History Nebraska Blog

Flashback Friday: History of the Omahawks

From 1972 until 1975 the Kansas City-Omaha Kings, a member of the National Basketball Association (NBA), played a handful of home games in Omaha’s Civic Auditorium. That three-year span was a rare moment in Nebraska history, a brief time when the Cornhusker State could claim a big league team of its own.

Omaha World-Herald October 27,1947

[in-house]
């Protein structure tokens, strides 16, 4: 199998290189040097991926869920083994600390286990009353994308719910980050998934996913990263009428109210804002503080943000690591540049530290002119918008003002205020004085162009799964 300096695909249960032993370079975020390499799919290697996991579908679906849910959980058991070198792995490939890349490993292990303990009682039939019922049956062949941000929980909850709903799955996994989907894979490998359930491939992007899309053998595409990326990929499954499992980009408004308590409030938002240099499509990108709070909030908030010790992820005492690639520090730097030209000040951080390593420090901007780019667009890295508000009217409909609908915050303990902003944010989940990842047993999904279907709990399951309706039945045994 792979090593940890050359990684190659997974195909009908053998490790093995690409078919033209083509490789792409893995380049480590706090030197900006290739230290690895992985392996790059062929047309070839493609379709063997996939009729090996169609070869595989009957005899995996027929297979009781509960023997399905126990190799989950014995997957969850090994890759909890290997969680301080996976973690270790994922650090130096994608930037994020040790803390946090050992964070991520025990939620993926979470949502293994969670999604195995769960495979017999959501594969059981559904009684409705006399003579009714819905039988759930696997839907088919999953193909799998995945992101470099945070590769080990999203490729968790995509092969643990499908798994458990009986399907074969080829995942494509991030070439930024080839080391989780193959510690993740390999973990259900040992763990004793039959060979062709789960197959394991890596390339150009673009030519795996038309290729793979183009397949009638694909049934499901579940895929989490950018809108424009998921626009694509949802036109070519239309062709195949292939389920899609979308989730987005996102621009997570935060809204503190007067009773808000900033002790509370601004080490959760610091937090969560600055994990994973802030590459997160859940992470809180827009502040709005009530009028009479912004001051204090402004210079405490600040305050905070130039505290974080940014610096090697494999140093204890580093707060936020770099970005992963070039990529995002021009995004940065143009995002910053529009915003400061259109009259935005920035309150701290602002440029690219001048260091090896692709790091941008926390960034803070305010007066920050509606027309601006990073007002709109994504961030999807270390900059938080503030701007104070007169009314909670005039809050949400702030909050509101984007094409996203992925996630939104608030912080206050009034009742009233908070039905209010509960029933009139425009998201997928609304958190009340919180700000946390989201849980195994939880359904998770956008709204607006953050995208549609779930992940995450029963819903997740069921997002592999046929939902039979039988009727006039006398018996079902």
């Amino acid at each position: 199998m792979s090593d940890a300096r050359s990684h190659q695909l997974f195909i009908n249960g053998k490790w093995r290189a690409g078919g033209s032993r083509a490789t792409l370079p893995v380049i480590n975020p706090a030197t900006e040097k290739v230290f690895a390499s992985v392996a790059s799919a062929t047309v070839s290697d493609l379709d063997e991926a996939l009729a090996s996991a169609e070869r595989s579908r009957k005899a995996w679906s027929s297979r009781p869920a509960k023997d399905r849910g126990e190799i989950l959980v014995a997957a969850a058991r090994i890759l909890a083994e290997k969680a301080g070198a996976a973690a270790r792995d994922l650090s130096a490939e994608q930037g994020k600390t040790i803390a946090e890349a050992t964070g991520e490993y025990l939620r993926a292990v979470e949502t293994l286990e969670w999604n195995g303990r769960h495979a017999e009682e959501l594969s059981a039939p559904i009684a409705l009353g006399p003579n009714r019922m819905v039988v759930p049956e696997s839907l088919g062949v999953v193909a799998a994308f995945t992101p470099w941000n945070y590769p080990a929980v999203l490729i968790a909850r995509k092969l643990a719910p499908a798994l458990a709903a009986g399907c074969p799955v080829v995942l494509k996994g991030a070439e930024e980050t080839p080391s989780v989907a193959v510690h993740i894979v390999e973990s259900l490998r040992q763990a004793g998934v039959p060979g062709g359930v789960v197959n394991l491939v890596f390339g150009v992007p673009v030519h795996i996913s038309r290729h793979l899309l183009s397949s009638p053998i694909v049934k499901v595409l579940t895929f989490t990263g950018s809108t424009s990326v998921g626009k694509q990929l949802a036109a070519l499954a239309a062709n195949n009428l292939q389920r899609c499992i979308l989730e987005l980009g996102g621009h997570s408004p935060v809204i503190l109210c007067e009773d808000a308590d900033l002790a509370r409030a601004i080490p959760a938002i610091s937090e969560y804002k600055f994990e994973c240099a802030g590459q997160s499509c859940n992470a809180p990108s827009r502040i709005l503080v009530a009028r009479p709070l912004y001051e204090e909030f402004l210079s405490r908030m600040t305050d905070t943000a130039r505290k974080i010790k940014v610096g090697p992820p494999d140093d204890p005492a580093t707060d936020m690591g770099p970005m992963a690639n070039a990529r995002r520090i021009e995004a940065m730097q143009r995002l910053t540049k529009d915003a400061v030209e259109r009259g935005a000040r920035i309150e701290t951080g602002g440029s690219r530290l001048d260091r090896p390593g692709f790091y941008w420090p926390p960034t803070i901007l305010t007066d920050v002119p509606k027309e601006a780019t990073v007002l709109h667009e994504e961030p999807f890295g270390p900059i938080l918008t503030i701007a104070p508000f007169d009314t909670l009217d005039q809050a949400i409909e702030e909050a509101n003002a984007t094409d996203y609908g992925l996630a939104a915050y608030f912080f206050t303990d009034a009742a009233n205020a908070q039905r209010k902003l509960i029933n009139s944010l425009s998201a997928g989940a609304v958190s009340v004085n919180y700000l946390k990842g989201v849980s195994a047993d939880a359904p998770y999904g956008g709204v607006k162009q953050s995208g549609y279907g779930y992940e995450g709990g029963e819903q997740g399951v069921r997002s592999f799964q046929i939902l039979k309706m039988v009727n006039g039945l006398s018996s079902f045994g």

The Kings' stay in Omaha is well known to many Nebraska sports fans, particularly those with an interest in history. Less well known is the story of Omaha's first major professional basketball team. That team, nicknamed the Omahawks, predated the Kings by twenty-five years, playing in the ill-fated Professional Basketball Leagues of American (PBLA) for three weeks in the fall of 1947. Although the existence of that team and its league was incredibly brief, its story is worth remembering as one of the unique episodes in Nebraska sports history, a history in which basketball is often overlooked. A roster that featured five home-grown players--four of whom spent time in the nation's service during World War II-- the story of the Omahawks is the story of the limits and possibilities for Nebraskans chasing pro dreams in the postwar years. Omaha's PBLA franchise belonged to the league's Northen Division, along with St. Joseph, Kansas City, St. Paul, Chicago, and Waterloo, Iowa. The PBLA office tabbed Frank Hagan, Creighton University athletic director, as the business manager for Omaha's team. Len Shepherd, who had played semi-professional basketball in regional leagues around the Midwest in the 1920s, came on as coach. As for the name on the team--The "Omahawks"-- it was chosen during a naming contest conducted with the aid of the Omaha World-Herald. The newspaper reported that Mrs. A. B. Richie Jr., of Auburn, Nebraska, supplied the winning entry. The full article by Paul Emory Putz is published in the 2016 winter edition of Nebraska History. To order a back issue, please email: david.bristow@nebraska.gov. To subscribe, click here.


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